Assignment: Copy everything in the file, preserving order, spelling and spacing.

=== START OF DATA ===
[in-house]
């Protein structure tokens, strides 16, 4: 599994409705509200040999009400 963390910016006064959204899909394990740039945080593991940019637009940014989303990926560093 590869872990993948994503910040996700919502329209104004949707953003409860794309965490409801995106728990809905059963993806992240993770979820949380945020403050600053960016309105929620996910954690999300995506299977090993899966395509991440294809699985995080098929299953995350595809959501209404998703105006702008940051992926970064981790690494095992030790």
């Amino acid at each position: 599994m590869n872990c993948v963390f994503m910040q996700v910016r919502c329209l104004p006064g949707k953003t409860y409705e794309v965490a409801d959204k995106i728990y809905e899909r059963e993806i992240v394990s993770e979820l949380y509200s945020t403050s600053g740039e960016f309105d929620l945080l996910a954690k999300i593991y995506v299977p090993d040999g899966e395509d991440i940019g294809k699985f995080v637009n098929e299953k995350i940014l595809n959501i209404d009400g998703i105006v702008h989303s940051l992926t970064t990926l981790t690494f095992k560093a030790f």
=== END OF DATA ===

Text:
[in-house]
């Protein structure tokens, strides 16, 4: 599994409705509200040999009400 963390910016006064959204899909394990740039945080593991940019637009940014989303990926560093 590869872990993948994503910040996700919502329209104004949707953003409860794309965490409801995106728990809905059963993806992240993770979820949380945020403050600053960016309105929620996910954690999300995506299977090993899966395509991440294809699985995080098929299953995350595809959501209404998703105006702008940051992926970064981790690494095992030790």
């Amino acid at each position: 599994m590869n872990c993948v963390f994503m910040q996700v910016r919502c329209l104004p006064g949707k953003t409860y409705e794309v965490a409801d959204k995106i728990y809905e899909r059963e993806i992240v394990s993770e979820l949380y509200s945020t403050s600053g740039e960016f309105d929620l945080l996910a954690k999300i593991y995506v299977p090993d040999g899966e395509d991440i940019g294809k699985f995080v637009n098929e299953k995350i940014l595809n959501i209404d009400g998703i105006v702008h989303s940051l992926t970064t990926l981790t690494f095992k560093a030790f």